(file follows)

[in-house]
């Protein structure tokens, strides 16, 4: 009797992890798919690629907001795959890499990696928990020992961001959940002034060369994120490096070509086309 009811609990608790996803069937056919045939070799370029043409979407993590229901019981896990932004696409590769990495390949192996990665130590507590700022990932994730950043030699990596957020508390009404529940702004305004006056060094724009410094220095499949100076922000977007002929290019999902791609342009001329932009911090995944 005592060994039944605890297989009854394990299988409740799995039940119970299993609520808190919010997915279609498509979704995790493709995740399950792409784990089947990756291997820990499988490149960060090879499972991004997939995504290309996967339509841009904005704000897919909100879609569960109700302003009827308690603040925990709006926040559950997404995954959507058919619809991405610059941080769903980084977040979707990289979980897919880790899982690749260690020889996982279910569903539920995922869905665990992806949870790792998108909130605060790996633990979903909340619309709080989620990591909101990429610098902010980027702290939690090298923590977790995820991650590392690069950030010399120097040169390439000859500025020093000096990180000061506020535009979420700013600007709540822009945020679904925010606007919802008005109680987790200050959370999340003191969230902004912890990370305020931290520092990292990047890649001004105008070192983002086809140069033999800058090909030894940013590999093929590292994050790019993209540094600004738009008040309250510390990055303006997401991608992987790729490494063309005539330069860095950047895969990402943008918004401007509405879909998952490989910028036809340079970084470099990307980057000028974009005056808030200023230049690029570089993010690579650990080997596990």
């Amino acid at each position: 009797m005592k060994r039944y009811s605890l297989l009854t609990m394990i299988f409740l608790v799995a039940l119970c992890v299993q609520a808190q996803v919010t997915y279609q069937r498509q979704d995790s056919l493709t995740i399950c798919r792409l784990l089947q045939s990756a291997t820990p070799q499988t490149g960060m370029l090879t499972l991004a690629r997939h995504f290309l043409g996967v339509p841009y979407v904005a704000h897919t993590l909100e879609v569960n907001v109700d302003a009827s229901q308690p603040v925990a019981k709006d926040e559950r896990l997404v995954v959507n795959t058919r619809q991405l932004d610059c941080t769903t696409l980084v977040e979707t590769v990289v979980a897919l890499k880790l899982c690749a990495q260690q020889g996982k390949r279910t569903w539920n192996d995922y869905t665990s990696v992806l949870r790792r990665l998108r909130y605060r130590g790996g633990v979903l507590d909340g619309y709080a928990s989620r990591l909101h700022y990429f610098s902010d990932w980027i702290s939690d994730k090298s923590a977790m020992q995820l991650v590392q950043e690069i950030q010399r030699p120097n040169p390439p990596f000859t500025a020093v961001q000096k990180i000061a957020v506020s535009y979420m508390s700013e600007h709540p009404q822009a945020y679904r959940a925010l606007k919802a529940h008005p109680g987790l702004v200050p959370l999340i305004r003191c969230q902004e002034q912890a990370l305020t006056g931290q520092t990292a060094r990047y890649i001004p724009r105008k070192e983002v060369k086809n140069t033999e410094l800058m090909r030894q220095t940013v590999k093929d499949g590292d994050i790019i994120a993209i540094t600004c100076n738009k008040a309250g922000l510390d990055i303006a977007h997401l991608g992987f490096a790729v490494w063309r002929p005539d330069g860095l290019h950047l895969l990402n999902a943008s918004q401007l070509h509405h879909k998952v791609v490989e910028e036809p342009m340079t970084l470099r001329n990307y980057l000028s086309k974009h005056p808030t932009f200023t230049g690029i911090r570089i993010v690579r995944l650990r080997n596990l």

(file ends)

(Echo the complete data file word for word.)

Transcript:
[in-house]
């Protein structure tokens, strides 16, 4: 009797992890798919690629907001795959890499990696928990020992961001959940002034060369994120490096070509086309 009811609990608790996803069937056919045939070799370029043409979407993590229901019981896990932004696409590769990495390949192996990665130590507590700022990932994730950043030699990596957020508390009404529940702004305004006056060094724009410094220095499949100076922000977007002929290019999902791609342009001329932009911090995944 005592060994039944605890297989009854394990299988409740799995039940119970299993609520808190919010997915279609498509979704995790493709995740399950792409784990089947990756291997820990499988490149960060090879499972991004997939995504290309996967339509841009904005704000897919909100879609569960109700302003009827308690603040925990709006926040559950997404995954959507058919619809991405610059941080769903980084977040979707990289979980897919880790899982690749260690020889996982279910569903539920995922869905665990992806949870790792998108909130605060790996633990979903909340619309709080989620990591909101990429610098902010980027702290939690090298923590977790995820991650590392690069950030010399120097040169390439000859500025020093000096990180000061506020535009979420700013600007709540822009945020679904925010606007919802008005109680987790200050959370999340003191969230902004912890990370305020931290520092990292990047890649001004105008070192983002086809140069033999800058090909030894940013590999093929590292994050790019993209540094600004738009008040309250510390990055303006997401991608992987790729490494063309005539330069860095950047895969990402943008918004401007509405879909998952490989910028036809340079970084470099990307980057000028974009005056808030200023230049690029570089993010690579650990080997596990």
């Amino acid at each position: 009797m005592k060994r039944y009811s605890l297989l009854t609990m394990i299988f409740l608790v799995a039940l119970c992890v299993q609520a808190q996803v919010t997915y279609q069937r498509q979704d995790s056919l493709t995740i399950c798919r792409l784990l089947q045939s990756a291997t820990p070799q499988t490149g960060m370029l090879t499972l991004a690629r997939h995504f290309l043409g996967v339509p841009y979407v904005a704000h897919t993590l909100e879609v569960n907001v109700d302003a009827s229901q308690p603040v925990a019981k709006d926040e559950r896990l997404v995954v959507n795959t058919r619809q991405l932004d610059c941080t769903t696409l980084v977040e979707t590769v990289v979980a897919l890499k880790l899982c690749a990495q260690q020889g996982k390949r279910t569903w539920n192996d995922y869905t665990s990696v992806l949870r790792r990665l998108r909130y605060r130590g790996g633990v979903l507590d909340g619309y709080a928990s989620r990591l909101h700022y990429f610098s902010d990932w980027i702290s939690d994730k090298s923590a977790m020992q995820l991650v590392q950043e690069i950030q010399r030699p120097n040169p390439p990596f000859t500025a020093v961001q000096k990180i000061a957020v506020s535009y979420m508390s700013e600007h709540p009404q822009a945020y679904r959940a925010l606007k919802a529940h008005p109680g987790l702004v200050p959370l999340i305004r003191c969230q902004e002034q912890a990370l305020t006056g931290q520092t990292a060094r990047y890649i001004p724009r105008k070192e983002v060369k086809n140069t033999e410094l800058m090909r030894q220095t940013v590999k093929d499949g590292d994050i790019i994120a993209i540094t600004c100076n738009k008040a309250g922000l510390d990055i303006a977007h997401l991608g992987f490096a790729v490494w063309r002929p005539d330069g860095l290019h950047l895969l990402n999902a943008s918004q401007l070509h509405h879909k998952v791609v490989e910028e036809p342009m340079t970084l470099r001329n990307y980057l000028s086309k974009h005056p808030t932009f200023t230049g690029i911090r570089i993010v690579r995944l650990r080997n596990l």